• often losing their temper
  • being touchy
  • being easily annoyed
  • often becoming angry or resentful

Argumentative or defiant behavior, which includes symptoms like:

  • having frequent arguments with authority figures or adults
  • actively defying requests from authority figures
  • refusing to comply with requests from authority figures
  • deliberately annoying others
  • blaming others for misbehavior


  • acting spitefully at least twice in a six-month period

2. The behavior disrupts their life

The second thing a professional looks for is if the disturbance in behavior is associated with distress in the person or their immediate social circle. The disruptive behavior may negatively affect important areas like their social life, education, or occupation.

3. It’s not linked to substance abuse or mental health episodes

For diagnosis, the behaviors can’t occur exclusively during the course of episodes that include:

  • substance abuse
  • depression
  • bipolar disorder
  • psychosis


The DSM-5 also has a scale of severity. A diagnosis of ODD can be:

  • Mild: Symptoms are confined to only one setting.
  • Moderate: Some symptoms will be present in at least two settings.
  • Severe: Symptoms will be present in three or more settings.

Early treatment is essential for people with ODD. Teens and adults with untreated ODD have increased risk for depression and substance abuse, according to the American Academy of Child & Adolescent Psychiatry. Treatment options can include:

Individual cognitive behavioral therapy: A psychologist will work with the child to improve:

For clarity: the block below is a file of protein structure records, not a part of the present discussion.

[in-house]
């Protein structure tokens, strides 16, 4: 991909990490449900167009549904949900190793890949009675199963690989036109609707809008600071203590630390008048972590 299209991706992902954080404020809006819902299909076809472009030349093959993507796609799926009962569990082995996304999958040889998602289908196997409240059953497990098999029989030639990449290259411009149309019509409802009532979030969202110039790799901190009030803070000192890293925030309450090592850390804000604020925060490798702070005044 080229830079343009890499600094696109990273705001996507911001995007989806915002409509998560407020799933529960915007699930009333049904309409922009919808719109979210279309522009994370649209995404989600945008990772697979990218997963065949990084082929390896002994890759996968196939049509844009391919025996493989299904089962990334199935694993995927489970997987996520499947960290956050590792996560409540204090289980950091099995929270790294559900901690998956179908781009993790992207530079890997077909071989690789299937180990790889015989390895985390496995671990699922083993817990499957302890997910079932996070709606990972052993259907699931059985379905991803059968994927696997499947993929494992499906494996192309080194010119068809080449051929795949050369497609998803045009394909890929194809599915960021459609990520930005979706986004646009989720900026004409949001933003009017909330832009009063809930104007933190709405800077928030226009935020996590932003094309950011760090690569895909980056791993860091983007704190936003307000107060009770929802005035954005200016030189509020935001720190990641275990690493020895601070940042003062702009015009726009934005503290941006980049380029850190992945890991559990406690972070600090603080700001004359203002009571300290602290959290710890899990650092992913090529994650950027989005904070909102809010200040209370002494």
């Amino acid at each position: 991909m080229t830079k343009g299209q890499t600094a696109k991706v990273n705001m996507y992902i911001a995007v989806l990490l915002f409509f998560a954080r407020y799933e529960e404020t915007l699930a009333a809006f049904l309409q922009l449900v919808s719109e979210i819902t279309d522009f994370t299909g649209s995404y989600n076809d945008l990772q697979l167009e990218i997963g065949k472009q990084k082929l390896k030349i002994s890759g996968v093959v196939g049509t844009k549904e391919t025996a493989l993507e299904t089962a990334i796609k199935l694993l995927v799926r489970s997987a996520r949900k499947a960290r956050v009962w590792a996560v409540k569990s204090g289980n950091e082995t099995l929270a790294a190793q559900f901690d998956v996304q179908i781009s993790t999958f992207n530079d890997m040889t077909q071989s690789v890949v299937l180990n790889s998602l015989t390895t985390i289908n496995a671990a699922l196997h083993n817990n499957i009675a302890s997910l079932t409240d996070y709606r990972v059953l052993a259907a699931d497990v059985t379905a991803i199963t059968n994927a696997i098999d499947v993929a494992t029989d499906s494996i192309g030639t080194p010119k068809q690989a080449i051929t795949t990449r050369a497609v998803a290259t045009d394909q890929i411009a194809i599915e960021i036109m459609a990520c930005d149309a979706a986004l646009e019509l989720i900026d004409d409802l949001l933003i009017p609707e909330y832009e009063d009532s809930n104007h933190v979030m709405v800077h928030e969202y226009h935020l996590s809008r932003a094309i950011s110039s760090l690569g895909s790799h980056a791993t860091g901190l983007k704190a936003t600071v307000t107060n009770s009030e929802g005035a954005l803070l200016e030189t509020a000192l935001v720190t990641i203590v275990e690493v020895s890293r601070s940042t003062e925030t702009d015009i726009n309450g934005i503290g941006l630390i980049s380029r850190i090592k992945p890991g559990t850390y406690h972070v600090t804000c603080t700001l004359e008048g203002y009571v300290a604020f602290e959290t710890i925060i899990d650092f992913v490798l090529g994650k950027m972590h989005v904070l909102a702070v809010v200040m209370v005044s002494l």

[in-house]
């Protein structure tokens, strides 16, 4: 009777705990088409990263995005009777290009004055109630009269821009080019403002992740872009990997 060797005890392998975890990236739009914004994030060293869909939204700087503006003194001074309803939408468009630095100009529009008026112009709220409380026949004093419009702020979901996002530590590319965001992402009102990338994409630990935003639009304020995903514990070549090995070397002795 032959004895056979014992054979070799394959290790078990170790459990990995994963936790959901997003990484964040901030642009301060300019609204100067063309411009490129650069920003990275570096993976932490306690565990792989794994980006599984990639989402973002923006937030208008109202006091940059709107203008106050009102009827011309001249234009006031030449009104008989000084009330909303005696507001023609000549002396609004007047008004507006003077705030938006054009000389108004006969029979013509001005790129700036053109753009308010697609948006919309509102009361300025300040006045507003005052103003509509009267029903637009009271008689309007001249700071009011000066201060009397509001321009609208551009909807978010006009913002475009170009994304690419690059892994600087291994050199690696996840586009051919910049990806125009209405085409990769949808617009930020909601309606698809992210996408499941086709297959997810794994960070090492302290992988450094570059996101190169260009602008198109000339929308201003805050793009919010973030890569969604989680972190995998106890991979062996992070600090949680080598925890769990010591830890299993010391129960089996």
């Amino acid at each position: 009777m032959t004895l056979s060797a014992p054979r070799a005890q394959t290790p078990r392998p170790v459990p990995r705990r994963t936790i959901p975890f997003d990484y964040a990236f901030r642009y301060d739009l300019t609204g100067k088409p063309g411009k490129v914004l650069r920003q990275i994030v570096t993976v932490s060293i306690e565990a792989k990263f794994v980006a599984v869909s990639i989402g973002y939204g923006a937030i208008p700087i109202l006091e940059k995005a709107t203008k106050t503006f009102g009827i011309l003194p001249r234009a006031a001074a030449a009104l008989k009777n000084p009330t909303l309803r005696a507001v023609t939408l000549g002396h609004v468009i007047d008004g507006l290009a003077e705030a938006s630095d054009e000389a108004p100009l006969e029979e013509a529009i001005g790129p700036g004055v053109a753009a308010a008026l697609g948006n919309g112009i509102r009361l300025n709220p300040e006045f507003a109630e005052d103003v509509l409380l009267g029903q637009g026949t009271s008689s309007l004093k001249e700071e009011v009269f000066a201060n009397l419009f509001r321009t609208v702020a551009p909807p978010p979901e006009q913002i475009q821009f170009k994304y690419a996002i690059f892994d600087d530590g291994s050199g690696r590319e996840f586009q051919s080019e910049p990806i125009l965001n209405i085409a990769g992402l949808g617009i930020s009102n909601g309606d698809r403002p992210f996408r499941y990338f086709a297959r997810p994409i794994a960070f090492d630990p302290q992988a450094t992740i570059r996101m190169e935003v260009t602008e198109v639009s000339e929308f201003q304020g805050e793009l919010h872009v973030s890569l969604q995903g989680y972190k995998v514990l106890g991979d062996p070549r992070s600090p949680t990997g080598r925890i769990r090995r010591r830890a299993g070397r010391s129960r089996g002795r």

• anger management skills
  • communication skills
  • impulse control
  • problem-solving skills

They may also be able to identify potential contributing factors.

Family therapy: A psychologist will work with the whole family to make changes. This can help parents find support and learn strategies for handling their child’s ODD.

Parent-child interaction therapy (PCIT): Therapists will coach the parents as they interact with their children. Parents can learn more effective parenting techniques.

Peer groups: The child can learn how to improve their social skills and relationships with other children.

Medications: These can help treat causes of ODD, such as depression or ADHD. However, there is no specific medication to treat ODD itself.

Parents can help their children manage ODD by:

  • increasing positive reinforcements and reducing negative reinforcements
  • using consistent punishment for bad behavior
  • using predictable and immediate parenting responses
  • modeling positive interactions in the household
  • reducing environmental or situational triggers (For example, if your child’s disruptive behaviors seem to increase with a lack of sleep, make sure they get enough sleep.)

Adults with ODD can manage their disorder by:

Parents aren’t the only ones who are challenged by children with ODD. Sometimes the child might behave for the parent but misbehave for teachers at school. Teachers can use the following strategies to help teach students with ODD:

  • Know that behavior modification techniques that work on other students may not work on this student. You may have to ask the parent what is most effective.
  • Have clear expectations and rules. Post classroom rules in a visible place.
  • Know that any change in the classroom setting, including a fire drill or the order of lessons, can be upsetting to a child with ODD.
  • Hold the child accountable for their actions.
  • Try to establish trust with the student by communicating clearly and being consistent.